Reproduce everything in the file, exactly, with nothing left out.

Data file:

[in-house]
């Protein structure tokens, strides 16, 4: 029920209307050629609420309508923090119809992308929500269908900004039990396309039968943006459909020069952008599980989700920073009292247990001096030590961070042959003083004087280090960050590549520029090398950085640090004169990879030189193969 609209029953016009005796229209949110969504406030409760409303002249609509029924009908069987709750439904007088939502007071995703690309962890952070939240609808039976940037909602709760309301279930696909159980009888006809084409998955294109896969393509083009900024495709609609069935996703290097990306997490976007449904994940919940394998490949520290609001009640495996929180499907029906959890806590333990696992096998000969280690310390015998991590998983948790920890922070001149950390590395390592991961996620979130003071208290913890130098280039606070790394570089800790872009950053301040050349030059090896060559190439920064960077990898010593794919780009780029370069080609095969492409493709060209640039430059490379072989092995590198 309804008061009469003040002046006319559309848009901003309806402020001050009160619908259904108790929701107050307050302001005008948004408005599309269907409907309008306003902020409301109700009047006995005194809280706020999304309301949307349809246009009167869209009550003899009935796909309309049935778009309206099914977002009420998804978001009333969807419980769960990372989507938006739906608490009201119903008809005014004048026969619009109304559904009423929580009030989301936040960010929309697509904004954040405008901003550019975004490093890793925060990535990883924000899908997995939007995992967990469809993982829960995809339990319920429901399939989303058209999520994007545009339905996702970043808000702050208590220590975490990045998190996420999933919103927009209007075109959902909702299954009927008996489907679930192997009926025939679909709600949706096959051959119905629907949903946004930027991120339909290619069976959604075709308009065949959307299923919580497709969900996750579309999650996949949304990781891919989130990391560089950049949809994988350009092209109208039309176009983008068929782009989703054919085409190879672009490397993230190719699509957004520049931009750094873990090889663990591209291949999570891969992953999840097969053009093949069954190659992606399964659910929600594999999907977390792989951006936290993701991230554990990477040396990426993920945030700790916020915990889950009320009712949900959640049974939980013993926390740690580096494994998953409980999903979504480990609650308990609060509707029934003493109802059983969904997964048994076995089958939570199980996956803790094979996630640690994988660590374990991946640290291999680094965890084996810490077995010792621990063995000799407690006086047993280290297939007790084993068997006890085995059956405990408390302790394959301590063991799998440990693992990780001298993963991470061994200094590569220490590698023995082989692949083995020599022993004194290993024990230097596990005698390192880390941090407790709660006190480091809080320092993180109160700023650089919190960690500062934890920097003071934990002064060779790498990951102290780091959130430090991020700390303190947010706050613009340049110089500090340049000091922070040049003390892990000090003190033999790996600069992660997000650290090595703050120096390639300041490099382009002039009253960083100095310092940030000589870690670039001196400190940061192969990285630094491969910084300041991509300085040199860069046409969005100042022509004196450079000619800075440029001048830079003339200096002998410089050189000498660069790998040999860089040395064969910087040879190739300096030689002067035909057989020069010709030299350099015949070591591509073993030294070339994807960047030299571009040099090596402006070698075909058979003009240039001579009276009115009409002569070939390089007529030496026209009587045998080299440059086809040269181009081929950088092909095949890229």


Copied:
[in-house]
């Protein structure tokens, strides 16, 4: 029920209307050629609420309508923090119809992308929500269908900004039990396309039968943006459909020069952008599980989700920073009292247990001096030590961070042959003083004087280090960050590549520029090398950085640090004169990879030189193969 609209029953016009005796229209949110969504406030409760409303002249609509029924009908069987709750439904007088939502007071995703690309962890952070939240609808039976940037909602709760309301279930696909159980009888006809084409998955294109896969393509083009900024495709609609069935996703290097990306997490976007449904994940919940394998490949520290609001009640495996929180499907029906959890806590333990696992096998000969280690310390015998991590998983948790920890922070001149950390590395390592991961996620979130003071208290913890130098280039606070790394570089800790872009950053301040050349030059090896060559190439920064960077990898010593794919780009780029370069080609095969492409493709060209640039430059490379072989092995590198 309804008061009469003040002046006319559309848009901003309806402020001050009160619908259904108790929701107050307050302001005008948004408005599309269907409907309008306003902020409301109700009047006995005194809280706020999304309301949307349809246009009167869209009550003899009935796909309309049935778009309206099914977002009420998804978001009333969807419980769960990372989507938006739906608490009201119903008809005014004048026969619009109304559904009423929580009030989301936040960010929309697509904004954040405008901003550019975004490093890793925060990535990883924000899908997995939007995992967990469809993982829960995809339990319920429901399939989303058209999520994007545009339905996702970043808000702050208590220590975490990045998190996420999933919103927009209007075109959902909702299954009927008996489907679930192997009926025939679909709600949706096959051959119905629907949903946004930027991120339909290619069976959604075709308009065949959307299923919580497709969900996750579309999650996949949304990781891919989130990391560089950049949809994988350009092209109208039309176009983008068929782009989703054919085409190879672009490397993230190719699509957004520049931009750094873990090889663990591209291949999570891969992953999840097969053009093949069954190659992606399964659910929600594999999907977390792989951006936290993701991230554990990477040396990426993920945030700790916020915990889950009320009712949900959640049974939980013993926390740690580096494994998953409980999903979504480990609650308990609060509707029934003493109802059983969904997964048994076995089958939570199980996956803790094979996630640690994988660590374990991946640290291999680094965890084996810490077995010792621990063995000799407690006086047993280290297939007790084993068997006890085995059956405990408390302790394959301590063991799998440990693992990780001298993963991470061994200094590569220490590698023995082989692949083995020599022993004194290993024990230097596990005698390192880390941090407790709660006190480091809080320092993180109160700023650089919190960690500062934890920097003071934990002064060779790498990951102290780091959130430090991020700390303190947010706050613009340049110089500090340049000091922070040049003390892990000090003190033999790996600069992660997000650290090595703050120096390639300041490099382009002039009253960083100095310092940030000589870690670039001196400190940061192969990285630094491969910084300041991509300085040199860069046409969005100042022509004196450079000619800075440029001048830079003339200096002998410089050189000498660069790998040999860089040395064969910087040879190739300096030689002067035909057989020069010709030299350099015949070591591509073993030294070339994807960047030299571009040099090596402006070698075909058979003009240039001579009276009115009409002569070939390089007529030496026209009587045998080299440059086809040269181009081929950088092909095949890229």